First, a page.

In 1995, on this day the enduring image of "Buchanan's America" was unforgettably seared in the public consciousness when millions of viewers watched the incredible slow motion, nationally televised police chase which ended with the arrest of OJ Simpson by border patrol agents at the San Diego-Brownsville separation barrier.
Day of ReckoningDuring the 1988 election, the fortieth President had convinced America that it was necessary to install a hi-tec security fence to curb the flow of illegal immigrants from Mexico. And draconian measures to control illegal aliens had resulted in the largest reverse movement since 1954.
Due to waves of illegal immigration, it was of course a moot point as to whether or not the south-western region was effectively returning to Mexico. Or whether in fact the south-western regional rightfully belonged to Mexico. Contemporary historians were still arguing over the detail of whether Davy Crocket died in the defence of the Alamo, or having surrendered, was brutally executed on Santa Anna's orders.
Ironically, a border designed to prevent northern immigration had trapped a fugitive of justice heading south. And Buchanan's generalisations about brown-skinned individuals now hit a major snag because the alleged criminal was "The Juice" one of American's best-loved celebrities, accused of murdering his former wife, Nicole Brown Simpson, and her friend Ronald Goldman in their Los Angeles condominium.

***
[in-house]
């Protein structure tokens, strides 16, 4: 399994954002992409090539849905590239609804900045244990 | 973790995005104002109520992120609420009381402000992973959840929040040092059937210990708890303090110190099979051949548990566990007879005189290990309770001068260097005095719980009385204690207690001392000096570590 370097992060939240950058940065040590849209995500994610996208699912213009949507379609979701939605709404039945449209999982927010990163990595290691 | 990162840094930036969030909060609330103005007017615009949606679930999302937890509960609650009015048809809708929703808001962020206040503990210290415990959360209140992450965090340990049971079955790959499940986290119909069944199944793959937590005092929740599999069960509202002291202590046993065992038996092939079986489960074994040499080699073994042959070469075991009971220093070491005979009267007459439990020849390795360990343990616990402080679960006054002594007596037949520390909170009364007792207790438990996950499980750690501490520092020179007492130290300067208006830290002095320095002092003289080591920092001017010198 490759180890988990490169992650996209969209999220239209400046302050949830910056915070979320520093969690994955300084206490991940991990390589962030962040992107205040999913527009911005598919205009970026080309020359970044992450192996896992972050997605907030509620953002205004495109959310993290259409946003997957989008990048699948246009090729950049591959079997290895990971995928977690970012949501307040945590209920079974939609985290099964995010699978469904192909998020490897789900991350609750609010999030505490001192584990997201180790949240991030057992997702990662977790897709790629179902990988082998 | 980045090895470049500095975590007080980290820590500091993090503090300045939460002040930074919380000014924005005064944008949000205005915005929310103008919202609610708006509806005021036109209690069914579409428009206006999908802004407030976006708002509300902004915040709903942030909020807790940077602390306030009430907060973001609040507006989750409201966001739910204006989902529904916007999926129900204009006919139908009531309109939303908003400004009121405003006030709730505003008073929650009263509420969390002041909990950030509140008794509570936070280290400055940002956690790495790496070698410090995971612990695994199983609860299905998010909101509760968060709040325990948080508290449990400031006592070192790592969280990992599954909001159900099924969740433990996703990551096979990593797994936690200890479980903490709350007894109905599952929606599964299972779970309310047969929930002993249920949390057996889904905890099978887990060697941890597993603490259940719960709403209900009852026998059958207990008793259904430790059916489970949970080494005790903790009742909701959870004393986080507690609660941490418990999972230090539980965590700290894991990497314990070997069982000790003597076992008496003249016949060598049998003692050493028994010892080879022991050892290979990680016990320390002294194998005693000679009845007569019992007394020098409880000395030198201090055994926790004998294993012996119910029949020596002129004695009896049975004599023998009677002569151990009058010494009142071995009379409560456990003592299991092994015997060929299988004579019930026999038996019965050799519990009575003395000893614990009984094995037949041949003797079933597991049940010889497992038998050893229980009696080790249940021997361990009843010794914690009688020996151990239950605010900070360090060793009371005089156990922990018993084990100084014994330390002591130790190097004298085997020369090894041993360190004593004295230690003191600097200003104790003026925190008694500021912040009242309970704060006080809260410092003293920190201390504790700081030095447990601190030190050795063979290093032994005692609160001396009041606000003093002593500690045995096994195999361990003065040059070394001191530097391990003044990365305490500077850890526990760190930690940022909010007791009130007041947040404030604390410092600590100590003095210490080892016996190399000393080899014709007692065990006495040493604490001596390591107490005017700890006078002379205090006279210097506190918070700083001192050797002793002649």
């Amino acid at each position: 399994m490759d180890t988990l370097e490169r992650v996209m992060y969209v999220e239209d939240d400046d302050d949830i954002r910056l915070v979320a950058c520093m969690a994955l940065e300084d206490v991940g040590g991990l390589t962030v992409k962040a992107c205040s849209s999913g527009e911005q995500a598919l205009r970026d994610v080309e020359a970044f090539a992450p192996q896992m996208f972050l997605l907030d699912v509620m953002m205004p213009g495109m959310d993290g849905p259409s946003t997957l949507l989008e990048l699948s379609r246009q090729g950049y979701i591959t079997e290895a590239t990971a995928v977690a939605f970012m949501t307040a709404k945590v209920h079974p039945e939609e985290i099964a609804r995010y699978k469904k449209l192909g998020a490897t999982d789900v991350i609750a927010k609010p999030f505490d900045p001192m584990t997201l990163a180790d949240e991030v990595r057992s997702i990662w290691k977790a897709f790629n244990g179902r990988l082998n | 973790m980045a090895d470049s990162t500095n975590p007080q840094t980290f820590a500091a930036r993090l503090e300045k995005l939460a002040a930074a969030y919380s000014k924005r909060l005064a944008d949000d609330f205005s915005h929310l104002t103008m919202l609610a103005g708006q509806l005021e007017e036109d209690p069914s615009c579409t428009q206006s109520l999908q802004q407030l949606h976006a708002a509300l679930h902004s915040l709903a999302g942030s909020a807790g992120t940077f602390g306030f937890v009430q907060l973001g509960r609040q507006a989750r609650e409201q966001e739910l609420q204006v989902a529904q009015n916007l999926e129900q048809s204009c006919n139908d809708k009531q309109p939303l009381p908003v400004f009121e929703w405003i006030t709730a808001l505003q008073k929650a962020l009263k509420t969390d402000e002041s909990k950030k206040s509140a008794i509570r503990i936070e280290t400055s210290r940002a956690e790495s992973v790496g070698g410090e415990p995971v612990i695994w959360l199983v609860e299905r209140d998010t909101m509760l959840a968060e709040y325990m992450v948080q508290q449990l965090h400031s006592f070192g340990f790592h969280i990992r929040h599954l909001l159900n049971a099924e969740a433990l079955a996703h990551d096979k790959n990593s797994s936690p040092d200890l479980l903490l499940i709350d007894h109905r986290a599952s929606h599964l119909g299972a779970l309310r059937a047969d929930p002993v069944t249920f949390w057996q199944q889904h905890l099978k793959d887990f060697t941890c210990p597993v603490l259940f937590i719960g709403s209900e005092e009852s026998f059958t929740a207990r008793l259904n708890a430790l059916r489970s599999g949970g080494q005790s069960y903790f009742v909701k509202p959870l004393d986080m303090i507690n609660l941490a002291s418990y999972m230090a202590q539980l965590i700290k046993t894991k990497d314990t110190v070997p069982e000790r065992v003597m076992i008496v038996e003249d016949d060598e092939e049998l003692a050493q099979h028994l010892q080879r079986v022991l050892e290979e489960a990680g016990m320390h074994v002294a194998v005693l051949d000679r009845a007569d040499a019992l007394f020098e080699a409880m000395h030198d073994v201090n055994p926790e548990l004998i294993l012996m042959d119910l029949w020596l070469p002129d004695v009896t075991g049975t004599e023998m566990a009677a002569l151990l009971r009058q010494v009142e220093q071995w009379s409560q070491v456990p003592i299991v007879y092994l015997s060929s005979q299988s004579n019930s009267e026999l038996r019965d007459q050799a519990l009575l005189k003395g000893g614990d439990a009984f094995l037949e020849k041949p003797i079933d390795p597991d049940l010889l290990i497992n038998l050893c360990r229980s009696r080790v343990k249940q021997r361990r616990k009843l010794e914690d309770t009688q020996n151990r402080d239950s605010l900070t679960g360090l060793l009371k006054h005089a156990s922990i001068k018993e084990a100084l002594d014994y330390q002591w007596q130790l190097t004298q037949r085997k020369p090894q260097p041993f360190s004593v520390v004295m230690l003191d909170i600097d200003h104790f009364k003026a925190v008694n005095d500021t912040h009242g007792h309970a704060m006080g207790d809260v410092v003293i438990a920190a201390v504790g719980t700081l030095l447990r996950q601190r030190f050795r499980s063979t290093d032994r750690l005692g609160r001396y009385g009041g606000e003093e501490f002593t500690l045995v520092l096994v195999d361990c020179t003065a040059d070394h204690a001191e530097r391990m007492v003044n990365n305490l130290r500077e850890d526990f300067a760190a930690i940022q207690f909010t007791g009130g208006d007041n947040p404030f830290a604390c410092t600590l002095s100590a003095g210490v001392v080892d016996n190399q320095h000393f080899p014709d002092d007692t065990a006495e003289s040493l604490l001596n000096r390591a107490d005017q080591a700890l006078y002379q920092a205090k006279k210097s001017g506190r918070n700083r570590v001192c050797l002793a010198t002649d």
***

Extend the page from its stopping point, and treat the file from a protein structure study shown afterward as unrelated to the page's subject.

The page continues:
Buchanan might have been forgiven for wishing that Simpson had escaped across the border into Mexico. Because his double murder charge meant no bail and a possible death penalty verdict if convicted because double homicide is a capital offense in California. With a seemingly overwhelming volume of evidence strongly suggesting his guilt, Simpson hired the best criminal defence team money could buy. The country now faced a perculiarly American soul-searching crisis as the vectors of race, justice, power, religion and money converged on a common point.